Tuesday, October 19, 2010

First lady’s pet project: food diplomacy

First lady Kim Yoon-ok, right, serves kimchi to Miyuki Hatoyama, wife of former Japanese Prime Minister Yukio Hatoyama, while making kimchi together at the Institute of Traditional Korean Food in Seoul in this 2009 file photo.
/ Korea Times

By Kang Hyun-kyung

World leaders, who will visit Seoul for the G20 summit to be held in November, are likely to receive a very special gift from the presidential office at the end of the two-day session.

A fancy book on Korean cuisine, tentatively titled “Nature of Korean Food by Kim Yoon-ok,” is part of the first lady’s pet project targeting foreign dignitaries that will be here.

The initiative to help Korean food go global is set in motion against the backdrop of the forthcoming G20 summit that experts say offers a huge opportunity for the nation to raise its profile on the global stage.

Pundits say the world event is a good chance to pitch Korean foods as well.

Staffers of the first lady’s office are now busy publishing a flawless hardcover book containing recipes for traditional food with colorful presentations in both Korean and English.

The book will reportedly be published on Nov. 5.

Governments have been eager to use global events, including the World Cup, to raise their profiles and standings in the world.

Germany, for example, launched the “Land of Ideas” campaign, where the public, private and civic sectors joined hands to promote themselves, before the 2006 World Cup there.

The Land of Ideas committee organized a welcome campaign for visitors, produced guide and fact books about the country in several languages.

Analysts said the German initiative was very effective.

Unlike her predecessors who identified their role as first lady with social initiatives, the incumbent first lady, Kim Yoon-ok, defined her primary role as in the Korean cuisine pitch.

Since May 2009 when she was called upon to join a project to help Korean food go global as honorary president, first lady Kim has been engaging in an energetic campaign to raise global awareness of the cuisine.

During her latest trip to Belgium in early October along with President Lee Myung-bak who took part in the Asia-Europe Meeting, Kim named Sang-hoon Degeimbre, a well-known chef there, as a goodwill ambassador for Korean cuisine.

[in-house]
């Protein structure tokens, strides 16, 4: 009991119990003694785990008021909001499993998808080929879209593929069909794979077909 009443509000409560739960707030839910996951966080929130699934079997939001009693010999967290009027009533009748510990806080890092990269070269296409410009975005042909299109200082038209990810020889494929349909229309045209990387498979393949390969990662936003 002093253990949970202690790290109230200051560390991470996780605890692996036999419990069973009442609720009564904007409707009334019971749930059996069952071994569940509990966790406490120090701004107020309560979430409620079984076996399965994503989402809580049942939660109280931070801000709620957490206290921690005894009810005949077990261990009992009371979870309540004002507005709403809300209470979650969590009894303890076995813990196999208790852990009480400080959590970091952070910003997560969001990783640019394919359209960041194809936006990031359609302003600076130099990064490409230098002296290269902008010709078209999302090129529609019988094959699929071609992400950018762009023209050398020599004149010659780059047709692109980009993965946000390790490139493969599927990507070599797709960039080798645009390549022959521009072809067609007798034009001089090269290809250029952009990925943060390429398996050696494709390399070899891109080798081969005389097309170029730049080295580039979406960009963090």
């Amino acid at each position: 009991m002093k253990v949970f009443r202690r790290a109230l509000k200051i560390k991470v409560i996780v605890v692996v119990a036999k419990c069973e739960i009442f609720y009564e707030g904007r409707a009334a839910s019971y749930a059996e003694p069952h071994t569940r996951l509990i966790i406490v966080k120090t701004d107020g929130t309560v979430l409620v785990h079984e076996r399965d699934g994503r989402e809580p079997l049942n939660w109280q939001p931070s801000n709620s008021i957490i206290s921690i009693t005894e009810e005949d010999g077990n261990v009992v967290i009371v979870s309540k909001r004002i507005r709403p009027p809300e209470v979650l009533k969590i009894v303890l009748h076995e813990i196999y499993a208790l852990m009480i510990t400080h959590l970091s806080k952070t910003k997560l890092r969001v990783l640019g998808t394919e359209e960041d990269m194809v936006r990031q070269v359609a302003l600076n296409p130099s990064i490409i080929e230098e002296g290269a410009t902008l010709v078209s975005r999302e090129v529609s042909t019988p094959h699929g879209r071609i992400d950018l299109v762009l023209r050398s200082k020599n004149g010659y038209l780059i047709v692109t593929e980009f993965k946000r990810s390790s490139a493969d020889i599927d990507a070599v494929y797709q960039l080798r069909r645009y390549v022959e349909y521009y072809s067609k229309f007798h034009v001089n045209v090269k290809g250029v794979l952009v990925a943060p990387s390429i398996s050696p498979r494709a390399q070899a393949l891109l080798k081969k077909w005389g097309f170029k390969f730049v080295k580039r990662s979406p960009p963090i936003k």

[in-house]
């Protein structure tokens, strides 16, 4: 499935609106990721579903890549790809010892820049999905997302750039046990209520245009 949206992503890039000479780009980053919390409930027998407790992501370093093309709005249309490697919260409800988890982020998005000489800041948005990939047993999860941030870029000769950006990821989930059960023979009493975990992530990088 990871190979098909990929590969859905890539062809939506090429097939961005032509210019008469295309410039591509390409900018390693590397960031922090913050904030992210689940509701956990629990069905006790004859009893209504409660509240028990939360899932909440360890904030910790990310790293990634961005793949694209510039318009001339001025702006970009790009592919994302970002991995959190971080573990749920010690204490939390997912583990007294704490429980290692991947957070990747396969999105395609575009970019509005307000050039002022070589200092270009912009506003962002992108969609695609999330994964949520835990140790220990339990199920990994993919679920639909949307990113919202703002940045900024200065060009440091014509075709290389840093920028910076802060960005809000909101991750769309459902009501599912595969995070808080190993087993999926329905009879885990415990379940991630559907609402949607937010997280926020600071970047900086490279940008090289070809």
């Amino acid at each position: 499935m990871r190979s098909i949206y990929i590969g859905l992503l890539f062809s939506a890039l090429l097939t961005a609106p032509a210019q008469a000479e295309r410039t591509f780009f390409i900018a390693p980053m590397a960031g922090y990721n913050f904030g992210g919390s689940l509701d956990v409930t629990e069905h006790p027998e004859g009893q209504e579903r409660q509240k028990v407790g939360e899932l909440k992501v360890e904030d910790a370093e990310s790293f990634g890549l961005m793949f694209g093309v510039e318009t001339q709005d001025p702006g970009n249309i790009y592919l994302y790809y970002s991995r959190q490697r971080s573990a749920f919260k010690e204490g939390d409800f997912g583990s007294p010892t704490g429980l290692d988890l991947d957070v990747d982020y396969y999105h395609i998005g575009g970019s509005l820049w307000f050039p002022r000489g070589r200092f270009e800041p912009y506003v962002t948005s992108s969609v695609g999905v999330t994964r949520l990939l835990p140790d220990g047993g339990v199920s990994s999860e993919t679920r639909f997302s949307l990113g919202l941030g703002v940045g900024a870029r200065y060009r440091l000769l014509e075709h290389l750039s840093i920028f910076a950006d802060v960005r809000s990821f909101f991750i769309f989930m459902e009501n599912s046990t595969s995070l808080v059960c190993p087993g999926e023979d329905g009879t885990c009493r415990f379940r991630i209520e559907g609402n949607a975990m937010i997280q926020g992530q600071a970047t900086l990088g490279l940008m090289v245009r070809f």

The 40-year-old chef, who was born in Korea and adopted by a Belgian family when he was four, is the owner of the restaurant L’air du Temps there.

Last year, Kim’s food diplomacy drew a media frenzy because of her demonstration of making kimchi before then Japanese first lady Miyuki Hatoyama, who was known to be a big fan of Korean cuisine, when she accompanied the Japanese prime minister when he visited Seoul.

The first lady also invited CNN to the presidential residence for a demonstration of the cooking one of her favorite dishes in Cheong Wa Dae’s Ever Spring building, which was aired on Oct. 19, 2009.

Kim helped CNN’s Kristie Lu Stout taste a range of Korean food at the time.

In a speech last year, Kim noted that the globalization of Korean food was a crucial job for the government, given its profound impact on people’s perception of the country’s culture and image in the world.

“Cuisine not only reflects the level of culture of a nation but also represents its brand value. Considering that an increasing number of people across the world are enthusiastic about eating good food, I think the prospects of Korean food going global are pretty promising,” she said.

She made the comments about a year after the government announced an ambitious plan to position Korean food as one of the world’s top five cuisines with a set of supportive measures.

Professor Hahm Sung-deuk of Korea University said Kim’s definition of her role in the push of food diplomacy was unique.

“Previously, Korean first ladies focused on social services for underprivileged people, including childcare or other social initiatives for working-class families,” the presidential leadership expert told The Korea Times.

Although the role of first ladies is not defined in a clear manner, Hahm said the impact of their roles on state affairs is immense.

“Because of their influence, first ladies tend to take care of crucial jobs that their spouses cannot cover due to their busy schedule,” he said.

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